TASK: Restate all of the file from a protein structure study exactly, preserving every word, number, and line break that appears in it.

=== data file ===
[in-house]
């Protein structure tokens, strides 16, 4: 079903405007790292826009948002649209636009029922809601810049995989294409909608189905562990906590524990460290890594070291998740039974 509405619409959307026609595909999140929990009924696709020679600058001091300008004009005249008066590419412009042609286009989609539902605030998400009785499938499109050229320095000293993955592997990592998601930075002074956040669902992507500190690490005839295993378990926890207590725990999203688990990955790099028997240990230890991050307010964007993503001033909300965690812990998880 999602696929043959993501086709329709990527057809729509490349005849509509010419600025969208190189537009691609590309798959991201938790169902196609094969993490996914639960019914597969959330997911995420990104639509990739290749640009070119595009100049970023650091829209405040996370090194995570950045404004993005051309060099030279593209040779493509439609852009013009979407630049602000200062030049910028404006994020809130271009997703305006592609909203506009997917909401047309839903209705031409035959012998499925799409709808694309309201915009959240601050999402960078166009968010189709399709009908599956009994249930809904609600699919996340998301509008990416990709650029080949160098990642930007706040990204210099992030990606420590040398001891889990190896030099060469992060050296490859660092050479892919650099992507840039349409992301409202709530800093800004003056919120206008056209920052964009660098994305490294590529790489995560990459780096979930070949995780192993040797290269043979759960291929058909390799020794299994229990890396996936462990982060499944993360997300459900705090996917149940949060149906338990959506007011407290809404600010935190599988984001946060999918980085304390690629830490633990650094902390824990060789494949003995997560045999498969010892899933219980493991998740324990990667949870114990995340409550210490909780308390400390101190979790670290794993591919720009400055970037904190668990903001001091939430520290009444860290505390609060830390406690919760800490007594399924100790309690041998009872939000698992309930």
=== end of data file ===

[in-house]
């Protein structure tokens, strides 16, 4: 079903405007790292826009948002649209636009029922809601810049995989294409909608189905562990906590524990460290890594070291998740039974 509405619409959307026609595909999140929990009924696709020679600058001091300008004009005249008066590419412009042609286009989609539902605030998400009785499938499109050229320095000293993955592997990592998601930075002074956040669902992507500190690490005839295993378990926890207590725990999203688990990955790099028997240990230890991050307010964007993503001033909300965690812990998880 999602696929043959993501086709329709990527057809729509490349005849509509010419600025969208190189537009691609590309798959991201938790169902196609094969993490996914639960019914597969959330997911995420990104639509990739290749640009070119595009100049970023650091829209405040996370090194995570950045404004993005051309060099030279593209040779493509439609852009013009979407630049602000200062030049910028404006994020809130271009997703305006592609909203506009997917909401047309839903209705031409035959012998499925799409709808694309309201915009959240601050999402960078166009968010189709399709009908599956009994249930809904609600699919996340998301509008990416990709650029080949160098990642930007706040990204210099992030990606420590040398001891889990190896030099060469992060050296490859660092050479892919650099992507840039349409992301409202709530800093800004003056919120206008056209920052964009660098994305490294590529790489995560990459780096979930070949995780192993040797290269043979759960291929058909390799020794299994229990890396996936462990982060499944993360997300459900705090996917149940949060149906338990959506007011407290809404600010935190599988984001946060999918980085304390690629830490633990650094902390824990060789494949003995997560045999498969010892899933219980493991998740324990990667949870114990995340409550210490909780308390400390101190979790670290794993591919720009400055970037904190668990903001001091939430520290009444860290505390609060830390406690919760800490007594399924100790309690041998009872939000698992309930």